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Service-learning projects a part of green building course


   

Plenty! food bank Students built custom shelving for the Plenty! food bank, among other service- learning projects.


Nov. 15, 2016 – In Associate Professor Daniel Hindman’s Green Building Systems course (SBIO 3324), students not only discuss the definition of green building, concepts in green building structures, and the various green building certification systems, they participate in service-learning projects to practice what they’ve learned. Last year’s group projects include the following:

  • Storage space is a priority at Plenty!, a local food bank that includes a cannery and kitchen where people can learn to cook healthy meals. Students built and installed a custom shelving unit from recycled materials with materials obtained from the Wood Engineering Lab and donations from local builder Shelter Alternatives.
  • Tiny house is a minimal living concept, with home sizes ranging from 80 to 300 square feet. Students designed a tiny house unit to be built onsite at Highland Farm, a local farm and music venue.
  • Springhouse Community School, a private high school located in Floyd, Virginia, emphasizes project-based learning and a focus on the environment. SBIO 3324 students served as mentors and coaches to a group of the school’s students who wanted to design and specify a tiny house to be built at the Floyd Eco-Village.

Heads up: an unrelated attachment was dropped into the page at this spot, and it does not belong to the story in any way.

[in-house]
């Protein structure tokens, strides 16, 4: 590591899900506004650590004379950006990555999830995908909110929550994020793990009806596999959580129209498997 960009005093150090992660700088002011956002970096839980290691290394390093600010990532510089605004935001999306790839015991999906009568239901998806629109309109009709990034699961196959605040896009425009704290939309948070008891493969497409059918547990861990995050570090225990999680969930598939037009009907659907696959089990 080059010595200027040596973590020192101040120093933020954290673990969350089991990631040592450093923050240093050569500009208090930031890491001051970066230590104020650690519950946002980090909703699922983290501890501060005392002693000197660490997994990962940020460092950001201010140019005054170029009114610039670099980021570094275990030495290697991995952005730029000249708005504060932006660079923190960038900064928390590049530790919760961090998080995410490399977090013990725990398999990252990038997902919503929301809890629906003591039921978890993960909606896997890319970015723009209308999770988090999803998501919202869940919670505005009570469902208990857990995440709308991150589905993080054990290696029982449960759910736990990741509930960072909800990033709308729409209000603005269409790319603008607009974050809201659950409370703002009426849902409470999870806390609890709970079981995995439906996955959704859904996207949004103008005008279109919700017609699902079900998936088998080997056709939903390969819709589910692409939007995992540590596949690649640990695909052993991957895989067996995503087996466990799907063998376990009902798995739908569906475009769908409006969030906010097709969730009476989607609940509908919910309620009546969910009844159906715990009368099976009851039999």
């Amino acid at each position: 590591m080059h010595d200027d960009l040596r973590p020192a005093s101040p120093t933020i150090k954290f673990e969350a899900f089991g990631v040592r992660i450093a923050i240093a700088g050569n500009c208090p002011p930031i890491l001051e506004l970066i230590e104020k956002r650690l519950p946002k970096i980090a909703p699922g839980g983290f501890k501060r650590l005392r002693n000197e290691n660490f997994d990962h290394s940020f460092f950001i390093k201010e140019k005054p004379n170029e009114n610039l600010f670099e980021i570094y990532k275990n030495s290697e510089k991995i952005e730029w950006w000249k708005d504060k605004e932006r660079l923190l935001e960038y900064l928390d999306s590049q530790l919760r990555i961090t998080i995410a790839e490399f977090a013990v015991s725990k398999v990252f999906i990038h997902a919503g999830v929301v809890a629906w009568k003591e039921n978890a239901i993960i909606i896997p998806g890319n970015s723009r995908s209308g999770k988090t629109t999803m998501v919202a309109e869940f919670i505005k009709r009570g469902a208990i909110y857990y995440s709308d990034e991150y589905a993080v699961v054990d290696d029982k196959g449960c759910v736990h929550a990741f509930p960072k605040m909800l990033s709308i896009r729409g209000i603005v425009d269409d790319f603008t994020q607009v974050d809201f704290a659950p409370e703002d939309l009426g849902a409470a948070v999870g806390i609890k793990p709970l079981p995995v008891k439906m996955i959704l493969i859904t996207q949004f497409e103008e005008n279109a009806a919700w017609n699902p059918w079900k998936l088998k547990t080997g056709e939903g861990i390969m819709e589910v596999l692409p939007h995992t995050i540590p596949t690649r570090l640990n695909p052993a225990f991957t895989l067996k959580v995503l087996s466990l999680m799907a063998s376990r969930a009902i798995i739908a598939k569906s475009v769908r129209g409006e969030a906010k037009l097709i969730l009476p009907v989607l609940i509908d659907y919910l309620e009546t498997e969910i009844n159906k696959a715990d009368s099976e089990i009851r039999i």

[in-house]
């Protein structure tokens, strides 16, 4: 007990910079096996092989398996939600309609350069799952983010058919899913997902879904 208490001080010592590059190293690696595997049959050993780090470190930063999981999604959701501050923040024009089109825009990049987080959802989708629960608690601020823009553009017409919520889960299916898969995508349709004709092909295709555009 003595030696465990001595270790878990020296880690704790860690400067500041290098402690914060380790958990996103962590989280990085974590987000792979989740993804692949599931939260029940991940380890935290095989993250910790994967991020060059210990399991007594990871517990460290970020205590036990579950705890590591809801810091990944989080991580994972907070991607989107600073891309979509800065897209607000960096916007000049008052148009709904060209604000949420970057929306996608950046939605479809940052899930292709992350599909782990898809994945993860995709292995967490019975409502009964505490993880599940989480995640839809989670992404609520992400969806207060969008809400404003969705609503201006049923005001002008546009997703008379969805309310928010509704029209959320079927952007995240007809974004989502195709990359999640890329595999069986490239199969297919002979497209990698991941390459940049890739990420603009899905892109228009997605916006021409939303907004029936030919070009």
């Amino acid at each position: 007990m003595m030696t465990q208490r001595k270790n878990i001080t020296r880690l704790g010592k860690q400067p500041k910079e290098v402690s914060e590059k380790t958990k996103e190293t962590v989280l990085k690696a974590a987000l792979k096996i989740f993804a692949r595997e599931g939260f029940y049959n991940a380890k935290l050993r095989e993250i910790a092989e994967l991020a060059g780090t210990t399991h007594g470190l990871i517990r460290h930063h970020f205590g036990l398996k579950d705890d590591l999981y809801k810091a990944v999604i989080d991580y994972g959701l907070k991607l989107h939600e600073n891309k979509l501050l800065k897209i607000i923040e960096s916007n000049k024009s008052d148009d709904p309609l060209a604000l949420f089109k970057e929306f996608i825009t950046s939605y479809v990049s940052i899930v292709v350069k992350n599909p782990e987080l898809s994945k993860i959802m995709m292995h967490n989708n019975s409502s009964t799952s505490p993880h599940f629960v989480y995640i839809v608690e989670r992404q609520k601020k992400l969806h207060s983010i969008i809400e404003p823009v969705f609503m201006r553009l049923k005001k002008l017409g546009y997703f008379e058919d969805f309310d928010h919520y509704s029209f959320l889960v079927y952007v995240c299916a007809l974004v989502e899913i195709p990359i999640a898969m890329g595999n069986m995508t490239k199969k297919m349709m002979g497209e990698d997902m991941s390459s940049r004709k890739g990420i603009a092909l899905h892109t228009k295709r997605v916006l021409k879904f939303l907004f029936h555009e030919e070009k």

• While green building education has long been offered at Virginia Tech, there is little such education at the high school level, particularly for trade-oriented students. One group developed a lesson and interactive activity to share the concepts of green building with high school students.
  • Understanding the current attitudes of the architecture, engineering, and contracting community to green building is important. One group worked with Hindman to devise a contractor survey to understand their opinions and feeling about green building. Students became Internal Review Board (IRB) certified surveyors, developed the survey based upon previous research, and submitted all the paperwork to the IRB.
  • Many students were interested in learning more about energy sources that could be used to make a home off-grid. One group examined different energy solutions for housing and discussed the positive and negative aspects. Various items explored included using a generator powered by a small stream, a Tesla Powerwall, and other residential battery systems.

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